Hubble Observes Globular Cluster NGC 6440

by johnsmith

The NASA/ESA Hubble Space Telescope has captured a striking new photo of NGC 6440, which is found in the constellation of Sagittarius.

This Hubble image shows NGC 6440, a globular cluster some 27,625 light-years away in the constellation of Sagittarius. Image credit: NASA / ESA / C. Pallanca / F. Ferraro, Universits Di Bologna / M. van Kerkwijk, University of Toronto / G. Kober, NASA & Catholic University of America.

Globular clusters are systems of very ancient stars, gravitationally bound into a single structure about 100-200 light-years across.

They contain hundreds of thousands or perhaps a million stars. The large mass in the rich stellar center of a cluster pulls the stars inward to form a ball of stars.

The word globulus, from which these clusters take their name, is Latin for small sphere.

Globular clusters are among the oldest known objects in the Universe and are relics of the first epochs of galaxy formation.

It is thought that every galaxy has a population of globular clusters. Our Milky Way Galaxy hosts at least 150 such objects and a few more are likely to exist hidden behind the Galaxy’s thick disk.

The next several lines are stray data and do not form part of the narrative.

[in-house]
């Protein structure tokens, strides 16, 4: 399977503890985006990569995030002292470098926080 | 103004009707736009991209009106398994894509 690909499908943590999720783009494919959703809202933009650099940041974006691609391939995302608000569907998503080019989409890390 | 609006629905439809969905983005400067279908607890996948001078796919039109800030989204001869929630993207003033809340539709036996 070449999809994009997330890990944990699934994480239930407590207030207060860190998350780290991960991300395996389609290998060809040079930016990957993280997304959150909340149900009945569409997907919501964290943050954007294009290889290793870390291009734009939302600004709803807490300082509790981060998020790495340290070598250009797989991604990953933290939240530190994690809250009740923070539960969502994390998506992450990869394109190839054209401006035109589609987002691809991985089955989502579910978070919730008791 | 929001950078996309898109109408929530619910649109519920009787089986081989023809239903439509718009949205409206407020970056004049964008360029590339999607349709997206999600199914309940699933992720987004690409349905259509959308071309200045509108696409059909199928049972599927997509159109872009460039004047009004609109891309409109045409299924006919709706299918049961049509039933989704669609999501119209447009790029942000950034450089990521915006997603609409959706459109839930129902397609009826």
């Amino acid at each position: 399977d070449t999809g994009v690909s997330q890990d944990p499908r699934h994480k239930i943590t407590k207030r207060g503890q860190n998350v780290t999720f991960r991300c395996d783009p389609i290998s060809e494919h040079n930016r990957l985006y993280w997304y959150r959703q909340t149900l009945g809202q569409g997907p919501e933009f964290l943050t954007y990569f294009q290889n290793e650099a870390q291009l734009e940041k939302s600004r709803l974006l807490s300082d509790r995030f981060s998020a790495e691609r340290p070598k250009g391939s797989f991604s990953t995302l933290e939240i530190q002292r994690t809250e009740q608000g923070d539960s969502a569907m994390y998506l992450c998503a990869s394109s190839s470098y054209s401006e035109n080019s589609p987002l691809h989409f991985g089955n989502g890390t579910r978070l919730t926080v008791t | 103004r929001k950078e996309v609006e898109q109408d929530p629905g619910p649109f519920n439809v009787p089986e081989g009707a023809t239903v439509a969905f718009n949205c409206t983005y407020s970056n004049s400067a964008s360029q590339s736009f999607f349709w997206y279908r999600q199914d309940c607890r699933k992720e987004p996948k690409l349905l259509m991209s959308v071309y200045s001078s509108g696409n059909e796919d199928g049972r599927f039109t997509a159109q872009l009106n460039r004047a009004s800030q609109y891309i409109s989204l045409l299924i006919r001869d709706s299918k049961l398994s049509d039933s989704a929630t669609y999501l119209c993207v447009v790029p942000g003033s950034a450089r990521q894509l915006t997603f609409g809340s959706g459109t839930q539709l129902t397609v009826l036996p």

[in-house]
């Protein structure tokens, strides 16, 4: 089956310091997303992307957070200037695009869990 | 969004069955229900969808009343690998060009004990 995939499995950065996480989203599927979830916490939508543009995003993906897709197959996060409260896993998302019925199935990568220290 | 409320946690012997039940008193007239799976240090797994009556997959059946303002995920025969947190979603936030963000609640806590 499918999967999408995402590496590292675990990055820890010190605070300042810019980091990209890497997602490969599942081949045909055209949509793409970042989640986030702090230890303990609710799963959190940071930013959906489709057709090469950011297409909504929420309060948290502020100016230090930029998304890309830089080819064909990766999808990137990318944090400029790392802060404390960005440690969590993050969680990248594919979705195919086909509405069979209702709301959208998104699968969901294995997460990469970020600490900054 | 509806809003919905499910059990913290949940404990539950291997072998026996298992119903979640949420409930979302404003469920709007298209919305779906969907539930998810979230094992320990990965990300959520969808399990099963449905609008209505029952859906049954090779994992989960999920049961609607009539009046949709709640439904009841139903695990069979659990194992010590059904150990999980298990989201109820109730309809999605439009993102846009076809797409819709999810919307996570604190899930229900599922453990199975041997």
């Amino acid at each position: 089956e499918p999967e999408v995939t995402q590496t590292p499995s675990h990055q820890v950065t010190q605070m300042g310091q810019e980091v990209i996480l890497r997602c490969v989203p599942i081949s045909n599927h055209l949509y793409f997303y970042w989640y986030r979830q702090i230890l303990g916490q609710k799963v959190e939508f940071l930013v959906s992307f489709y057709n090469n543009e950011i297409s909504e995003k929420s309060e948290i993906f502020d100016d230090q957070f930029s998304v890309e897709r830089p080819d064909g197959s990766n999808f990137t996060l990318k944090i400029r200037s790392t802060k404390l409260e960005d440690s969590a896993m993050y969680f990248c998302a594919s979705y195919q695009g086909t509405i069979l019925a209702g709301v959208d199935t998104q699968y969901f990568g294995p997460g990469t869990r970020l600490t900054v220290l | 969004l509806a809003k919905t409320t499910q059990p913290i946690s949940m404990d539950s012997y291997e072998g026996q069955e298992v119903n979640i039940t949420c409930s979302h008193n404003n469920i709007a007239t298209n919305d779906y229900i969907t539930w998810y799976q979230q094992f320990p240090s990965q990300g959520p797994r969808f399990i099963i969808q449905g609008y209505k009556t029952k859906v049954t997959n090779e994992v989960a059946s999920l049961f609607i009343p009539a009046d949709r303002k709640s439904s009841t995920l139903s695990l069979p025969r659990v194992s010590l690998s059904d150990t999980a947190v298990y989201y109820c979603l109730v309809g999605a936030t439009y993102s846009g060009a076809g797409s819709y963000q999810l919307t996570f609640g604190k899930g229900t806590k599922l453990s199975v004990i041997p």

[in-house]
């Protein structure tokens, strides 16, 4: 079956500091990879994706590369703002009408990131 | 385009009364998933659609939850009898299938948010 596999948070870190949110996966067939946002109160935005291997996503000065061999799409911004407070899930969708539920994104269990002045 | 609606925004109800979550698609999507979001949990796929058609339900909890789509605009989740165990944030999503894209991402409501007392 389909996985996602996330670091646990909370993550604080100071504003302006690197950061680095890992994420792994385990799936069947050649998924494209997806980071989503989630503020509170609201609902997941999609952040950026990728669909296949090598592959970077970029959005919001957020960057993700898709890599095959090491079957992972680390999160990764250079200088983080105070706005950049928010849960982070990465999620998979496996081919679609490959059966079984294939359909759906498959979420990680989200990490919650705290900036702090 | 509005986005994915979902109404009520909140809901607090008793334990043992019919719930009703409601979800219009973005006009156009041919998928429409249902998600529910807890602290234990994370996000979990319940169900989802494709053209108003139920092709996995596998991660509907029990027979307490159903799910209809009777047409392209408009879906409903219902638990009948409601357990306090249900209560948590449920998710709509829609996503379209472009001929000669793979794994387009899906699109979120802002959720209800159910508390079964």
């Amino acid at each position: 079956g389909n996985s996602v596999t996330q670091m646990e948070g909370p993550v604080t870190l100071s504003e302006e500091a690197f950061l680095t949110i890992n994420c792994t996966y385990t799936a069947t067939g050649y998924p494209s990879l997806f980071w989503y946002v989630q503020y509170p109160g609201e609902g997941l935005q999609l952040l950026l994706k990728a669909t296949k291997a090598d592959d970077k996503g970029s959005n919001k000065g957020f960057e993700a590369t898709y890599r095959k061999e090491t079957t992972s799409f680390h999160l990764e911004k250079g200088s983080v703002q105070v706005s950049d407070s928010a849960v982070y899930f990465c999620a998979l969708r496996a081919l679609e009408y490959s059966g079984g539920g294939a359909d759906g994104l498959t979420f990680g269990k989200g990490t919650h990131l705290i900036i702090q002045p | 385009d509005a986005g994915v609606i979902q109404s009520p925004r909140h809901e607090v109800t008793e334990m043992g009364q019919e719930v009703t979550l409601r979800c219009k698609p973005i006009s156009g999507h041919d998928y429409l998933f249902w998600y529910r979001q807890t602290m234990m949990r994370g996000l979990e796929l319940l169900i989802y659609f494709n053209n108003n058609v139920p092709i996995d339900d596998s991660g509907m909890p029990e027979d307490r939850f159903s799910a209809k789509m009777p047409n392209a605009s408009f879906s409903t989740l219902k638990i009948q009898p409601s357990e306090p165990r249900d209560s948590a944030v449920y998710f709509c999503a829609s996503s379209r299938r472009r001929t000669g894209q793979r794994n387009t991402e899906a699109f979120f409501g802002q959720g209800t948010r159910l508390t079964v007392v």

The globular cluster NGC 6440 resides 8,470 parsecs (27,625 light-years) away from Earth in the constellation of Sagittarius.

Otherwise known as C 1746-203 or GCl 77, the cluster was discovered by the German-born British astronomer William Herschel on May 28, 1786.

NGC 6440 has an apparent magnitude of about 10, with a diameter of about 6 arcminutes.

“Globular clusters like NGC 6440 are roughly spherical, tightly packed collections of stars that live on the outskirts of galaxies,” Hubble astronomers said in a statement.

“They hold hundreds of thousands to millions of stars that average about one light-year apart, but they can be as close together as the size of our Solar System.”

“The Hubble data used to create this image came from five different Hubble observing programs, four of which focused on the properties of pulsars.”

“Pulsars are highly magnetized, rotating neutron stars emitting a beam of electromagnetic radiation from its magnetic poles.”

“To us, that beam appears as a short burst or pulse as the star rotates.”

“Pulsars spin extremely fast,” the researchers added.

“Astronomers have clocked the fastest pulsar at 716 rotations per second, but a pulsar could theoretically rotate as fast as 1,500 rotations per second before they slowly lose energy or break apart.”

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